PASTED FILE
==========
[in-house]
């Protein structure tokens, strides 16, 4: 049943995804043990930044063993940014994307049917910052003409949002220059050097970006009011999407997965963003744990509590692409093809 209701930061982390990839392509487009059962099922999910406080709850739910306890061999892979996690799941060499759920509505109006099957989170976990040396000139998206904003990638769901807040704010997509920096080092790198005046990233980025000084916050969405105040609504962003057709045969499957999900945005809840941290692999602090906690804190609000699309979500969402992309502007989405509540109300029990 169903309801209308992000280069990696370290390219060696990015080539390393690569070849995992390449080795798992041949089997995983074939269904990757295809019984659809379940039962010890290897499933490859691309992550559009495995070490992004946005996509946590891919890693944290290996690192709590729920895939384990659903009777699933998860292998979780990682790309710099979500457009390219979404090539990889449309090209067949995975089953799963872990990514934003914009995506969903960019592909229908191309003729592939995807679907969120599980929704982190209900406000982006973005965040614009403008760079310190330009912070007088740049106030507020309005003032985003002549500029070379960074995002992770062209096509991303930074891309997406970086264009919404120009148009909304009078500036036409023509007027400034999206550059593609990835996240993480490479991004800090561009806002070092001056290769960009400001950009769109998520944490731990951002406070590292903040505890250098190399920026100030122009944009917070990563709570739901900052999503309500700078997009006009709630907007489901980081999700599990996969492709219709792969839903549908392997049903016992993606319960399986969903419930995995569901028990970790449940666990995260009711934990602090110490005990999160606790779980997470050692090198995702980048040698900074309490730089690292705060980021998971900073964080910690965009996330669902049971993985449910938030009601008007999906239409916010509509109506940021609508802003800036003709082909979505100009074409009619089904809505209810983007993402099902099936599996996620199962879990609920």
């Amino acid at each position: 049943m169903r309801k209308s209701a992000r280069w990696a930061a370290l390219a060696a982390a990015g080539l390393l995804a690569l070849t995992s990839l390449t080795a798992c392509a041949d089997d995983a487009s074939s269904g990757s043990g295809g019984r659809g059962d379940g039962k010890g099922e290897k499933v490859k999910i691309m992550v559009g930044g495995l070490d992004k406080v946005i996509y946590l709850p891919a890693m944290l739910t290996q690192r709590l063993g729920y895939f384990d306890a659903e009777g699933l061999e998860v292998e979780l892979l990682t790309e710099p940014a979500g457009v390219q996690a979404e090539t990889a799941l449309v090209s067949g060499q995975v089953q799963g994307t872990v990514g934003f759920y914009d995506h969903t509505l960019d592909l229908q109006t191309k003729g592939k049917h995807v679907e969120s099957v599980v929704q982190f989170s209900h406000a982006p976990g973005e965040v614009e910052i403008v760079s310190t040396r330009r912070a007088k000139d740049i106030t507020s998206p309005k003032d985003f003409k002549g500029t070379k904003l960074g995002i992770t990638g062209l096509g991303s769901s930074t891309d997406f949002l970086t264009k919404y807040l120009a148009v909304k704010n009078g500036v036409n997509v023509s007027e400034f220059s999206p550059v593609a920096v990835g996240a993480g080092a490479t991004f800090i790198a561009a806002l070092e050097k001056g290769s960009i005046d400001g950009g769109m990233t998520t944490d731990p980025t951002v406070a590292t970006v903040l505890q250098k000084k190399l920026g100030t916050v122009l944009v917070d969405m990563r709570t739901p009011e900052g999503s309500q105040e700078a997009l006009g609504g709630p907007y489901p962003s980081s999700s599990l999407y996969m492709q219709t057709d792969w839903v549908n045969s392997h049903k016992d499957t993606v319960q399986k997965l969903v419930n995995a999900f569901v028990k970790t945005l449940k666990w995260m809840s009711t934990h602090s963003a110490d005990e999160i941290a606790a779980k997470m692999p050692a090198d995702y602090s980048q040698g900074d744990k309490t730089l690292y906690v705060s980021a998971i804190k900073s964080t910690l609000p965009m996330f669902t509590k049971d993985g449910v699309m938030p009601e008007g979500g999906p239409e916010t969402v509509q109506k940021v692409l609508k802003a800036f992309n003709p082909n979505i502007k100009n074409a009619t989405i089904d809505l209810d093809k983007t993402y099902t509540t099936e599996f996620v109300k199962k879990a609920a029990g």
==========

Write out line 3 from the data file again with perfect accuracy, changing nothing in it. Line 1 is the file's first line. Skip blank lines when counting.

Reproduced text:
């Amino acid at each position: 049943m169903r309801k209308s209701a992000r280069w990696a930061a370290l390219a060696a982390a990015g080539l390393l995804a690569l070849t995992s990839l390449t080795a798992c392509a041949d089997d995983a487009s074939s269904g990757s043990g295809g019984r659809g059962d379940g039962k010890g099922e290897k499933v490859k999910i691309m992550v559009g930044g495995l070490d992004k406080v946005i996509y946590l709850p891919a890693m944290l739910t290996q690192r709590l063993g729920y895939f384990d306890a659903e009777g699933l061999e998860v292998e979780l892979l990682t790309e710099p940014a979500g457009v390219q996690a979404e090539t990889a799941l449309v090209s067949g060499q995975v089953q799963g994307t872990v990514g934003f759920y914009d995506h969903t509505l960019d592909l229908q109006t191309k003729g592939k049917h995807v679907e969120s099957v599980v929704q982190f989170s209900h406000a982006p976990g973005e965040v614009e910052i403008v760079s310190t040396r330009r912070a007088k000139d740049i106030t507020s998206p309005k003032d985003f003409k002549g500029t070379k904003l960074g995002i992770t990638g062209l096509g991303s769901s930074t891309d997406f949002l970086t264009k919404y807040l120009a148009v909304k704010n009078g500036v036409n997509v023509s007027e400034f220059s999206p550059v593609a920096v990835g996240a993480g080092a490479t991004f800090i790198a561009a806002l070092e050097k001056g290769s960009i005046d400001g950009g769109m990233t998520t944490d731990p980025t951002v406070a590292t970006v903040l505890q250098k000084k190399l920026g100030t916050v122009l944009v917070d969405m990563r709570t739901p009011e900052g999503s309500q105040e700078a997009l006009g609504g709630p907007y489901p962003s980081s999700s599990l999407y996969m492709q219709t057709d792969w839903v549908n045969s392997h049903k016992d499957t993606v319960q399986k997965l969903v419930n995995a999900f569901v028990k970790t945005l449940k666990w995260m809840s009711t934990h602090s963003a110490d005990e999160i941290a606790a779980k997470m692999p050692a090198d995702y602090s980048q040698g900074d744990k309490t730089l690292y906690v705060s980021a998971i804190k900073s964080t910690l609000p965009m996330f669902t509590k049971d993985g449910v699309m938030p009601e008007g979500g999906p239409e916010t969402v509509q109506k940021v692409l609508k802003a800036f992309n003709p082909n979505i502007k100009n074409a009619t989405i089904d809505l209810d093809k983007t993402y099902t509540t099936e599996f996620v109300k199962k879990a609920a029990g």